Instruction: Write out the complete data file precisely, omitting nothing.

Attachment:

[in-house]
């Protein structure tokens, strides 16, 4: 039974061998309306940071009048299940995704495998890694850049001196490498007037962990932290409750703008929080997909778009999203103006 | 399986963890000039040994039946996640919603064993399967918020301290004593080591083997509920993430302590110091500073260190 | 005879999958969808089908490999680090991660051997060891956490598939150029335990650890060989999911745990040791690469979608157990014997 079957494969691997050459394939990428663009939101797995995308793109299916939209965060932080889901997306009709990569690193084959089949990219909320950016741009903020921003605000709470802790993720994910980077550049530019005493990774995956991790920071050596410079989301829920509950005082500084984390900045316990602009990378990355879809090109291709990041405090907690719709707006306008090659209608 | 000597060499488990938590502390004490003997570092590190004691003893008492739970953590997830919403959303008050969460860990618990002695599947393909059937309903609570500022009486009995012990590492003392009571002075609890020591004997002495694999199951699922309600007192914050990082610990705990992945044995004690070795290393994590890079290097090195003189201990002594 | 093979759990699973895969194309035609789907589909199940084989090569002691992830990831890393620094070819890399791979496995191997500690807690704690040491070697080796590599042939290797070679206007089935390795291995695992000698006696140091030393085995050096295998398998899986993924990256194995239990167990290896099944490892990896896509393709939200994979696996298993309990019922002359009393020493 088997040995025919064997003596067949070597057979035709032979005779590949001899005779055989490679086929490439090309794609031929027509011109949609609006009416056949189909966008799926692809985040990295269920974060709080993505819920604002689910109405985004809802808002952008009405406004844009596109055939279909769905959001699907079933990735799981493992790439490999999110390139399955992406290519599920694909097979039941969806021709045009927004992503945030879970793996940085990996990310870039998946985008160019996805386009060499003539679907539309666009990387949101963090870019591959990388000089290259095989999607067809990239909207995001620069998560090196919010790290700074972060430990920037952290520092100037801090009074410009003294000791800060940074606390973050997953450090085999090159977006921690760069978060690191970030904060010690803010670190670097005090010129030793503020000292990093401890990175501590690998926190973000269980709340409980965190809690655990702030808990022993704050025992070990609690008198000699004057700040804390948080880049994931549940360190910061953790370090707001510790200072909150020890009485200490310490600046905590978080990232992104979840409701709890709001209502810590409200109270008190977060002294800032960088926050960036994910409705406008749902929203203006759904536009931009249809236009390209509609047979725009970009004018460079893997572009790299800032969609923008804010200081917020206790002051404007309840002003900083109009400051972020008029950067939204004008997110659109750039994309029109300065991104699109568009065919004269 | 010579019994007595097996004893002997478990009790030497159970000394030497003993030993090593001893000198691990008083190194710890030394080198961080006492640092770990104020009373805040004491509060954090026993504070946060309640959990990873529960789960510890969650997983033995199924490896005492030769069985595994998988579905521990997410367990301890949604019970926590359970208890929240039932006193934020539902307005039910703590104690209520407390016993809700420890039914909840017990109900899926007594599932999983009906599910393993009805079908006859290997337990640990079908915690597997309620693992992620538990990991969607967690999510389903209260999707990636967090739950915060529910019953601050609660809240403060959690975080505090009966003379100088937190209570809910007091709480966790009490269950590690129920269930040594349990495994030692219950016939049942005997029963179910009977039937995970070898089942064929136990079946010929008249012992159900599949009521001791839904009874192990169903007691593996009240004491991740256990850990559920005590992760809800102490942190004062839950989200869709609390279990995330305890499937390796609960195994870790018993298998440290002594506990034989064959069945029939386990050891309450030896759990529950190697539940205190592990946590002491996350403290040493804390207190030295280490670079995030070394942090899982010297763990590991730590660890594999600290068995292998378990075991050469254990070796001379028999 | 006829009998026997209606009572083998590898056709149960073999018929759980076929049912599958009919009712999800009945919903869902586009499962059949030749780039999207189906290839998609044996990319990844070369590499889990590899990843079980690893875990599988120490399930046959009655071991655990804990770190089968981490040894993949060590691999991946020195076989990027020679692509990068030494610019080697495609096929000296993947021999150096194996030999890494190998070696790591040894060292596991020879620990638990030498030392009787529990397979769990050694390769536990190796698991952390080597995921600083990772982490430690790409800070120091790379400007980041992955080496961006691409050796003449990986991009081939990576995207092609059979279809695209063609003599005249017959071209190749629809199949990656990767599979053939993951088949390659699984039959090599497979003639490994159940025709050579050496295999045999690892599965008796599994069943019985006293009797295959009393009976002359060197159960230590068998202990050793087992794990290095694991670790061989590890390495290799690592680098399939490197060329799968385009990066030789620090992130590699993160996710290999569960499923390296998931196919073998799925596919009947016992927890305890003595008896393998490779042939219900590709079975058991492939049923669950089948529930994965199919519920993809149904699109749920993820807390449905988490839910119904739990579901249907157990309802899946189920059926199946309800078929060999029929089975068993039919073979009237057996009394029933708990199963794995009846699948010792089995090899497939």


[in-house]
């Protein structure tokens, strides 16, 4: 039974061998309306940071009048299940995704495998890694850049001196490498007037962990932290409750703008929080997909778009999203103006 | 399986963890000039040994039946996640919603064993399967918020301290004593080591083997509920993430302590110091500073260190 | 005879999958969808089908490999680090991660051997060891956490598939150029335990650890060989999911745990040791690469979608157990014997 079957494969691997050459394939990428663009939101797995995308793109299916939209965060932080889901997306009709990569690193084959089949990219909320950016741009903020921003605000709470802790993720994910980077550049530019005493990774995956991790920071050596410079989301829920509950005082500084984390900045316990602009990378990355879809090109291709990041405090907690719709707006306008090659209608 | 000597060499488990938590502390004490003997570092590190004691003893008492739970953590997830919403959303008050969460860990618990002695599947393909059937309903609570500022009486009995012990590492003392009571002075609890020591004997002495694999199951699922309600007192914050990082610990705990992945044995004690070795290393994590890079290097090195003189201990002594 | 093979759990699973895969194309035609789907589909199940084989090569002691992830990831890393620094070819890399791979496995191997500690807690704690040491070697080796590599042939290797070679206007089935390795291995695992000698006696140091030393085995050096295998398998899986993924990256194995239990167990290896099944490892990896896509393709939200994979696996298993309990019922002359009393020493 088997040995025919064997003596067949070597057979035709032979005779590949001899005779055989490679086929490439090309794609031929027509011109949609609006009416056949189909966008799926692809985040990295269920974060709080993505819920604002689910109405985004809802808002952008009405406004844009596109055939279909769905959001699907079933990735799981493992790439490999999110390139399955992406290519599920694909097979039941969806021709045009927004992503945030879970793996940085990996990310870039998946985008160019996805386009060499003539679907539309666009990387949101963090870019591959990388000089290259095989999607067809990239909207995001620069998560090196919010790290700074972060430990920037952290520092100037801090009074410009003294000791800060940074606390973050997953450090085999090159977006921690760069978060690191970030904060010690803010670190670097005090010129030793503020000292990093401890990175501590690998926190973000269980709340409980965190809690655990702030808990022993704050025992070990609690008198000699004057700040804390948080880049994931549940360190910061953790370090707001510790200072909150020890009485200490310490600046905590978080990232992104979840409701709890709001209502810590409200109270008190977060002294800032960088926050960036994910409705406008749902929203203006759904536009931009249809236009390209509609047979725009970009004018460079893997572009790299800032969609923008804010200081917020206790002051404007309840002003900083109009400051972020008029950067939204004008997110659109750039994309029109300065991104699109568009065919004269 | 010579019994007595097996004893002997478990009790030497159970000394030497003993030993090593001893000198691990008083190194710890030394080198961080006492640092770990104020009373805040004491509060954090026993504070946060309640959990990873529960789960510890969650997983033995199924490896005492030769069985595994998988579905521990997410367990301890949604019970926590359970208890929240039932006193934020539902307005039910703590104690209520407390016993809700420890039914909840017990109900899926007594599932999983009906599910393993009805079908006859290997337990640990079908915690597997309620693992992620538990990991969607967690999510389903209260999707990636967090739950915060529910019953601050609660809240403060959690975080505090009966003379100088937190209570809910007091709480966790009490269950590690129920269930040594349990495994030692219950016939049942005997029963179910009977039937995970070898089942064929136990079946010929008249012992159900599949009521001791839904009874192990169903007691593996009240004491991740256990850990559920005590992760809800102490942190004062839950989200869709609390279990995330305890499937390796609960195994870790018993298998440290002594506990034989064959069945029939386990050891309450030896759990529950190697539940205190592990946590002491996350403290040493804390207190030295280490670079995030070394942090899982010297763990590991730590660890594999600290068995292998378990075991050469254990070796001379028999 | 006829009998026997209606009572083998590898056709149960073999018929759980076929049912599958009919009712999800009945919903869902586009499962059949030749780039999207189906290839998609044996990319990844070369590499889990590899990843079980690893875990599988120490399930046959009655071991655990804990770190089968981490040894993949060590691999991946020195076989990027020679692509990068030494610019080697495609096929000296993947021999150096194996030999890494190998070696790591040894060292596991020879620990638990030498030392009787529990397979769990050694390769536990190796698991952390080597995921600083990772982490430690790409800070120091790379400007980041992955080496961006691409050796003449990986991009081939990576995207092609059979279809695209063609003599005249017959071209190749629809199949990656990767599979053939993951088949390659699984039959090599497979003639490994159940025709050579050496295999045999690892599965008796599994069943019985006293009797295959009393009976002359060197159960230590068998202990050793087992794990290095694991670790061989590890390495290799690592680098399939490197060329799968385009990066030789620090992130590699993160996710290999569960499923390296998931196919073998799925596919009947016992927890305890003595008896393998490779042939219900590709079975058991492939049923669950089948529930994965199919519920993809149904699109749920993820807390449905988490839910119904739990579901249907157990309802899946189920059926199946309800078929060999029929089975068993039919073979009237057996009394029933708990199963794995009846699948010792089995090899497939």